"Sometimes, he would turn up at the door and say he had brought 'the produce you ordered'. In fact, we hadn't ordered it, but they never said anything and just paid him. They were happy to. Whenever Alfred was paid any money, you would see Mary going straight to the shops to buy things. That's how poor they were.

"My parents were so worried about them that they often bought things from him that they didn't want. Even his sister said: 'He won't let me do anything for him.' When he was building his house, my father, who was a bricklayer, went down there and helped, but Alfred wanted to pay for it. There was a bit of trouble over that, but Father gave him an hour or two when he could.

"They had no amenities, but then nobody had electricity or gas installed in those days, nor running water. But we had a gas lamp in each room in our house. I can't remember seeing a lamp round there. I think they only had candles. I only ever went in the kitchen. I'm not even sure if they had any furniture in the other rooms.

"They were terribly poor, but they were always clean. You'd never catch him without a tie, and she always wore her pinafore. The house was as clean as a pin, but there was never any food about."

Although Alfred died of a heart attack and Mary was already terminally ill with cancer, Betty is in no doubt about the underlying cause of their deaths. "I really think they died of starvation," said Betty.

Alfred's love of children has been well documented and he wrote about them with affection in his books - and Betty experienced this at close hand. "He was very proud, but he was a very nice man," she said, "and he was especially fond of children. I know they would have liked to have had children of their own. He never grumbled about us playing outside his house, even though some of the boys liked to play tricks on him. They would hide his spade when he wasn't looking. He would find it again and not say anything. I don't think he was annoyed, but he didn't see the humour in it either. He didn't seem to find anything very amusing and didn't take it as a joke. He didn't say anything."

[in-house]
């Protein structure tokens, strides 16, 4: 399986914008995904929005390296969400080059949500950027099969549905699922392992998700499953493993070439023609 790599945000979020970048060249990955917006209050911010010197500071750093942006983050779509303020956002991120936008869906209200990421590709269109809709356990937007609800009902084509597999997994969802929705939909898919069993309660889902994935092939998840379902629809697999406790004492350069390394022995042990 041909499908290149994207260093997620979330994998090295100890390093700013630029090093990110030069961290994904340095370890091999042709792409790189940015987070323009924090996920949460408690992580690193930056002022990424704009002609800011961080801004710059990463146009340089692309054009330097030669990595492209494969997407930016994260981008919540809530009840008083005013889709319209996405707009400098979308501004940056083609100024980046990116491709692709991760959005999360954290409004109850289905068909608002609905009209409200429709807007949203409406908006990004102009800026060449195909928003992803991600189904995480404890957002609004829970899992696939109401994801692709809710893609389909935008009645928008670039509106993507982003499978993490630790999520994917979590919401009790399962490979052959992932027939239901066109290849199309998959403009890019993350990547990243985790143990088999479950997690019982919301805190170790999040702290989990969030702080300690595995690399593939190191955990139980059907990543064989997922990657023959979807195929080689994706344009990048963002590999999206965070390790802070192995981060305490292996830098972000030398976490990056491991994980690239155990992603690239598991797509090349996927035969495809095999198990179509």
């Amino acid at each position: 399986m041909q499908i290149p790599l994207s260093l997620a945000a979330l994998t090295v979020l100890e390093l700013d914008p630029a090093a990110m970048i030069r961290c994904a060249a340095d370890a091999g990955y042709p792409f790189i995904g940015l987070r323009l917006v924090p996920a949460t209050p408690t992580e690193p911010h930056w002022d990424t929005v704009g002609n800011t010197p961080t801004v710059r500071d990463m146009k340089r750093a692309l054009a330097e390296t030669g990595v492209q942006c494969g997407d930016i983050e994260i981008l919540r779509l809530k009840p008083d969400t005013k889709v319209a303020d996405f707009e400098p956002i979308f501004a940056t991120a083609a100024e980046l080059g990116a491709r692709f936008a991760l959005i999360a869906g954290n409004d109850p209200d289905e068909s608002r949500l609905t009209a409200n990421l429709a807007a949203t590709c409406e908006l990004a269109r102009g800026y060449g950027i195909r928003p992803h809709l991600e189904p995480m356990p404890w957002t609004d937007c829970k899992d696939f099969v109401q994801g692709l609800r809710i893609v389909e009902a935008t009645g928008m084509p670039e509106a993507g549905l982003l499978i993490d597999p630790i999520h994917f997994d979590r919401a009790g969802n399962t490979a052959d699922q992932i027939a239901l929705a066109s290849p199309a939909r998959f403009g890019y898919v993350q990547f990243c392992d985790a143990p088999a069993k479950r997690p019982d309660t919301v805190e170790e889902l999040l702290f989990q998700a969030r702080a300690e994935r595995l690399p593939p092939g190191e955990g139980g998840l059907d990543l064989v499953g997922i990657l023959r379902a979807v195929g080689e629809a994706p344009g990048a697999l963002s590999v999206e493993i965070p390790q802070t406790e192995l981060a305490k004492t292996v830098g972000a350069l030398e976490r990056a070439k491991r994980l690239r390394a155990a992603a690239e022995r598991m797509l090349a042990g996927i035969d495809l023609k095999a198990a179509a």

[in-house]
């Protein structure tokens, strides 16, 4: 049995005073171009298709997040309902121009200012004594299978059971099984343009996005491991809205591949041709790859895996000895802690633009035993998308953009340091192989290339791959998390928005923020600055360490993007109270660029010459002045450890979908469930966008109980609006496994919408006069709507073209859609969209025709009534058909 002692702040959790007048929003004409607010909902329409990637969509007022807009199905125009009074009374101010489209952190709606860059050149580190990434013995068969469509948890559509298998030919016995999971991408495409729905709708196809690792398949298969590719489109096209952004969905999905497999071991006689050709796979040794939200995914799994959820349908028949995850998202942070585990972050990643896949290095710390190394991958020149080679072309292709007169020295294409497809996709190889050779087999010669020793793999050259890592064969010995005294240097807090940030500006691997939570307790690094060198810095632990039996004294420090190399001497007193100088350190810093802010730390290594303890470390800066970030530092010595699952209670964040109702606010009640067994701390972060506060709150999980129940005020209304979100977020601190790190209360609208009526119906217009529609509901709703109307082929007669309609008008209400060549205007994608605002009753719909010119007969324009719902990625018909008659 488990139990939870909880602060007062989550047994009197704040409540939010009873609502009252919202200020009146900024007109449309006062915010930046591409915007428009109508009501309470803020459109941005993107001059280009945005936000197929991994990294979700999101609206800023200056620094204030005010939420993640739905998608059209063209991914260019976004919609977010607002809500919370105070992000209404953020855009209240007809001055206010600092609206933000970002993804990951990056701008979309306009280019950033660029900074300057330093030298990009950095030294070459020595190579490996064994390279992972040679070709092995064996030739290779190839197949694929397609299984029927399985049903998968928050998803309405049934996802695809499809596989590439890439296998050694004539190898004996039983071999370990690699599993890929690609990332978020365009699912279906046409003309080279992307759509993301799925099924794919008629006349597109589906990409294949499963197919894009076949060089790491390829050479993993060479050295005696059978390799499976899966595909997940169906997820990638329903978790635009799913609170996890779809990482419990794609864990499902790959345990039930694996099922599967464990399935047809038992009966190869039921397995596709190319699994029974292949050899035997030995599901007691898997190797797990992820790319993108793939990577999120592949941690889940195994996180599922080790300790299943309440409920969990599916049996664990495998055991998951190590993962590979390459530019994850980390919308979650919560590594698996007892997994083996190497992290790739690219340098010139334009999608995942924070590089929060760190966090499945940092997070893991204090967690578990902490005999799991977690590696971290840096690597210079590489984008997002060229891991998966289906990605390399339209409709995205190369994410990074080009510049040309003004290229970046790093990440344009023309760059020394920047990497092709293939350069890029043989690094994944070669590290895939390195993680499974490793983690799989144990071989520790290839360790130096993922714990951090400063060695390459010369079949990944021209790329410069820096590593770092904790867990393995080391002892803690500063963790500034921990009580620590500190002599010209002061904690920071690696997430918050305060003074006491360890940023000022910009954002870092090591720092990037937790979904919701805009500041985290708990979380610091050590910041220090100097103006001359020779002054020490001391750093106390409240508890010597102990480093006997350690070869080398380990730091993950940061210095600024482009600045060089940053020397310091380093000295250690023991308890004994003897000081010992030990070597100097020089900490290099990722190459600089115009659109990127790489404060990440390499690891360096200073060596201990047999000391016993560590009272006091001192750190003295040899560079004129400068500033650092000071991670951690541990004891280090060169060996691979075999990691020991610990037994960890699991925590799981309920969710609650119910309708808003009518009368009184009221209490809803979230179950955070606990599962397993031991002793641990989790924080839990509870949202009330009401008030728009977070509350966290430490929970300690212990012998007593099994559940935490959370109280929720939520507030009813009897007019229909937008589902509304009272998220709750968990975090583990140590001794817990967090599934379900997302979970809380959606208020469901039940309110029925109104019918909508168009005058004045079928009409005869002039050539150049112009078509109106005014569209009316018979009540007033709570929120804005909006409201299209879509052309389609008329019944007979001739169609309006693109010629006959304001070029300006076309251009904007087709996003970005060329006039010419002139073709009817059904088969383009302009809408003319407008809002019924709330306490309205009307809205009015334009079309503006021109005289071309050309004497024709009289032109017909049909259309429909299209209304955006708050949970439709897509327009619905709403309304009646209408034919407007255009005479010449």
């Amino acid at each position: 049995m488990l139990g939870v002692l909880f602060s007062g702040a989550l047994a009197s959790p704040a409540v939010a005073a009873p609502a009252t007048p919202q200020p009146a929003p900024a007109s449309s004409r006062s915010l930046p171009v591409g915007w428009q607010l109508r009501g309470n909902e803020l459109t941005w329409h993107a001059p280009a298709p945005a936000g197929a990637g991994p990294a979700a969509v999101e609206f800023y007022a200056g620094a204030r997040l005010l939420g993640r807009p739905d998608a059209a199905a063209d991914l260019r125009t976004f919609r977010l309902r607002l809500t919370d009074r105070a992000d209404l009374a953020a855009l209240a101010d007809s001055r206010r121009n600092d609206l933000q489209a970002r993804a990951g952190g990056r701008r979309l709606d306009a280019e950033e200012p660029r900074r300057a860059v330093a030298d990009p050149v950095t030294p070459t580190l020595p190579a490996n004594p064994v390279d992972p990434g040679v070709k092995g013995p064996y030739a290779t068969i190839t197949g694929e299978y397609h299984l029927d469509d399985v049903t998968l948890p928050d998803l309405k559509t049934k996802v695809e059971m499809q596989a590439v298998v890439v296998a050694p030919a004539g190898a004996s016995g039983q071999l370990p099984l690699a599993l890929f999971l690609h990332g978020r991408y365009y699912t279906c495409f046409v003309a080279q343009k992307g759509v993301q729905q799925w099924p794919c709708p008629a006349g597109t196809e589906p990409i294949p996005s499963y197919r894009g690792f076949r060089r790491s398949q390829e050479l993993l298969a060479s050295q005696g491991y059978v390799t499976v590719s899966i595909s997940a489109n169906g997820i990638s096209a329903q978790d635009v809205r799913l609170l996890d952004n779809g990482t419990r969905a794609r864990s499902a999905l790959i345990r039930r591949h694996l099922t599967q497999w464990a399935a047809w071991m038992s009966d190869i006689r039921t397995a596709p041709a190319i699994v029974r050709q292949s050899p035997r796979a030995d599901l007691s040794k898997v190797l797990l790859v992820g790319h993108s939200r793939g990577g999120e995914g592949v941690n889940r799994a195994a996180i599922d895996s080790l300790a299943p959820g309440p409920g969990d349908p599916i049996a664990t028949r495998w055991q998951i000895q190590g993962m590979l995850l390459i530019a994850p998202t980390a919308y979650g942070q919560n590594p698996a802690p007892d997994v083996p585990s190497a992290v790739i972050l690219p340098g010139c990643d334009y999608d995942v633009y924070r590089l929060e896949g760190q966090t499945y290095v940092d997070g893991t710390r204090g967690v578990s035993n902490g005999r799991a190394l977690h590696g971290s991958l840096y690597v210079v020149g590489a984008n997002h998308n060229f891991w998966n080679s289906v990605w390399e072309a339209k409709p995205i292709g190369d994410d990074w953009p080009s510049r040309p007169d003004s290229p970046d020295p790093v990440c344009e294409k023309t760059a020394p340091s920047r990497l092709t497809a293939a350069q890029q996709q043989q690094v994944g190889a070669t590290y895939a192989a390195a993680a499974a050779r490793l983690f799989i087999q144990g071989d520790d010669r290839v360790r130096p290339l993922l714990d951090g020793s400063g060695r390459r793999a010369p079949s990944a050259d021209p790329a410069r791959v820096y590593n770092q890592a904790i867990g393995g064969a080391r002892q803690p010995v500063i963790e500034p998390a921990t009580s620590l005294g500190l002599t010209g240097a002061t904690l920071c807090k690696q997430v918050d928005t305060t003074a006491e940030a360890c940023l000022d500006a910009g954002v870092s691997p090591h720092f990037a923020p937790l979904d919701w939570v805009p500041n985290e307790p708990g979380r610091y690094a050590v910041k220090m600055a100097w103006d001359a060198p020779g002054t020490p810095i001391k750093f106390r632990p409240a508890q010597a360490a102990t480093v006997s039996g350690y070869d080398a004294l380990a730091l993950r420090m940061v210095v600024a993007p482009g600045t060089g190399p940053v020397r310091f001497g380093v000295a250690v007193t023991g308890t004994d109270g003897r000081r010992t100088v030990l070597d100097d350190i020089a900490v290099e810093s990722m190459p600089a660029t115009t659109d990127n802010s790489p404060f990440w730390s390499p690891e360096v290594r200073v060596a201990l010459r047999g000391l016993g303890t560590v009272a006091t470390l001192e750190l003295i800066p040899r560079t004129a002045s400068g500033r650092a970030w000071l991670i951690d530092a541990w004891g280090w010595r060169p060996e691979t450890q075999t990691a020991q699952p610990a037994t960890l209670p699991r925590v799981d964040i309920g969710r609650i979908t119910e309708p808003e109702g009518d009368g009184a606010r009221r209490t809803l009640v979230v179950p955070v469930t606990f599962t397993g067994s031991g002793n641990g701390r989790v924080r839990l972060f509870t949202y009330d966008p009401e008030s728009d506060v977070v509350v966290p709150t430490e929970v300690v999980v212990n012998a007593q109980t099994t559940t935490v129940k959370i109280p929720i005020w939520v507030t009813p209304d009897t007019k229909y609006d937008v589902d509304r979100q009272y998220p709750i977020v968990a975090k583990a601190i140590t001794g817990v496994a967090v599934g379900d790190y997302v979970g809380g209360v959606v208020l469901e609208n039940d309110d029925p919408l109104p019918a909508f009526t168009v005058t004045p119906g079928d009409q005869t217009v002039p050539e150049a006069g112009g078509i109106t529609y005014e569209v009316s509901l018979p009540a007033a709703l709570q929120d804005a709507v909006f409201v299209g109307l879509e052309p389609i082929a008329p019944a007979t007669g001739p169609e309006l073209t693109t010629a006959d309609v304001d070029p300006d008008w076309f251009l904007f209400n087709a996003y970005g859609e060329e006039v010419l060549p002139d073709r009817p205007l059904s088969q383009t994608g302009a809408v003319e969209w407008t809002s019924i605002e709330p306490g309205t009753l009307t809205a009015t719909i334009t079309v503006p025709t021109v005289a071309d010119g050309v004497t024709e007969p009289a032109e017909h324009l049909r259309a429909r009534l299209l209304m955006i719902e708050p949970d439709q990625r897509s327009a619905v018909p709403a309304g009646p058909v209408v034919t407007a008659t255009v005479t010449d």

Even though she was only a young child, Betty also recognised the love and devotion between Alfred and Mary. "They were very close. She seemed to have no opinion of her own, but I think she was absolutely dotty about him. She was just happy to be with him. Their only regret was that they didn't have children."

Betty even remembers the day of Alfred's death. By now, Mary was in Victoria Hospital in Swindon, fighting a losing battle against cancer, and Alfred's body was discovered slumped over his bed at home.

"The police were outside the house. We were playing in the lane and they shooed us all off. We asked when we could come back and the policeman told us to come back after tea."

Betty's most poignant memories are probably those associated with Alfred's standing - or lack of it - in the village. This aspect of the story is probably as sad as the poverty he lived in, and is perhaps just as self-induced.

"I think he thought of himself as a bit of an outcast," said Betty. "He wanted to be one of the village, but felt inferior because he didn't have enough money. He was worried about getting involved in anything in case he had to pay for anything. He felt inferior because of money.

"My parents told him he should get a job somewhere, teaching. I was promised that when I went to grammar school (as I later did, in Euclid Street, Swindon), he would help me with my homework. But he died two years before I went. It was once suggested that he should come into school to do a talk about India, but he never did. He thought it would be seen as boasting."

Relative newcomers to the village were largely unaware of his distinguished past. Because they moved to South Marston in the early 1920s, which was after the peak of Alfred's busiest writing period, Betty's family had little idea of Alfred's renown as a writer.

"I never knew he was 'famous' until after he died, and even Mother and Father didn't seem to know much about it. It also seems that he closed his mind to India, although I remember he said he had to come home to Mary, or maybe he would have stayed there.

"He wouldn't talk about any of it because he didn't want people to think that he was showing off."

Betty's gift to the Society